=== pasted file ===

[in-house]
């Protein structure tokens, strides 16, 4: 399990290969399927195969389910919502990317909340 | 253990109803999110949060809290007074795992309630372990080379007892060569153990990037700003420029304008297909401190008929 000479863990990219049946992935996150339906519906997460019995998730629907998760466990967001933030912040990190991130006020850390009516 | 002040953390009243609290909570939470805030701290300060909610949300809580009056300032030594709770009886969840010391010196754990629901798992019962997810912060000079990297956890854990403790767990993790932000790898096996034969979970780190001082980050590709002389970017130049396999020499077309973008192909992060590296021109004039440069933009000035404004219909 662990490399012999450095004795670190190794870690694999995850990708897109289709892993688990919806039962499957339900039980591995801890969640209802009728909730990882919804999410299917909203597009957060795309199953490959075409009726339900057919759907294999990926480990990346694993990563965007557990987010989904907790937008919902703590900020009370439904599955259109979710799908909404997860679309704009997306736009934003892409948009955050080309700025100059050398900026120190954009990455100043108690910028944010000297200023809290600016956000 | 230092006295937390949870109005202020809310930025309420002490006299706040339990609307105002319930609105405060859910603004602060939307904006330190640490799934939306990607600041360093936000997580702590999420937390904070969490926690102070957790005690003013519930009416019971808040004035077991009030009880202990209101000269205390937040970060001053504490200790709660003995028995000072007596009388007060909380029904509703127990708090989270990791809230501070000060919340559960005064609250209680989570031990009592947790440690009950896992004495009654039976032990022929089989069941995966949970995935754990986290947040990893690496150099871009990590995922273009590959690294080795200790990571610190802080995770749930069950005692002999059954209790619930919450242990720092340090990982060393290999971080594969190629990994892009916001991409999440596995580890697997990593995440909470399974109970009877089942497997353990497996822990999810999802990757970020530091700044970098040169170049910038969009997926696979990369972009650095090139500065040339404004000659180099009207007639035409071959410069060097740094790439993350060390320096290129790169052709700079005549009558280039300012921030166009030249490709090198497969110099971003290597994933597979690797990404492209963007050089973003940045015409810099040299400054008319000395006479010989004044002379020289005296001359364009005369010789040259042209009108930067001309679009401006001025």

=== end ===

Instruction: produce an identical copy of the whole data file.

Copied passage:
[in-house]
């Protein structure tokens, strides 16, 4: 399990290969399927195969389910919502990317909340 | 253990109803999110949060809290007074795992309630372990080379007892060569153990990037700003420029304008297909401190008929 000479863990990219049946992935996150339906519906997460019995998730629907998760466990967001933030912040990190991130006020850390009516 | 002040953390009243609290909570939470805030701290300060909610949300809580009056300032030594709770009886969840010391010196754990629901798992019962997810912060000079990297956890854990403790767990993790932000790898096996034969979970780190001082980050590709002389970017130049396999020499077309973008192909992060590296021109004039440069933009000035404004219909 662990490399012999450095004795670190190794870690694999995850990708897109289709892993688990919806039962499957339900039980591995801890969640209802009728909730990882919804999410299917909203597009957060795309199953490959075409009726339900057919759907294999990926480990990346694993990563965007557990987010989904907790937008919902703590900020009370439904599955259109979710799908909404997860679309704009997306736009934003892409948009955050080309700025100059050398900026120190954009990455100043108690910028944010000297200023809290600016956000 | 230092006295937390949870109005202020809310930025309420002490006299706040339990609307105002319930609105405060859910603004602060939307904006330190640490799934939306990607600041360093936000997580702590999420937390904070969490926690102070957790005690003013519930009416019971808040004035077991009030009880202990209101000269205390937040970060001053504490200790709660003995028995000072007596009388007060909380029904509703127990708090989270990791809230501070000060919340559960005064609250209680989570031990009592947790440690009950896992004495009654039976032990022929089989069941995966949970995935754990986290947040990893690496150099871009990590995922273009590959690294080795200790990571610190802080995770749930069950005692002999059954209790619930919450242990720092340090990982060393290999971080594969190629990994892009916001991409999440596995580890697997990593995440909470399974109970009877089942497997353990497996822990999810999802990757970020530091700044970098040169170049910038969009997926696979990369972009650095090139500065040339404004000659180099009207007639035409071959410069060097740094790439993350060390320096290129790169052709700079005549009558280039300012921030166009030249490709090198497969110099971003290597994933597979690797990404492209963007050089973003940045015409810099040299400054008319000395006479010989004044002379020289005296001359364009005369010789040259042209009108930067001309679009401006001025």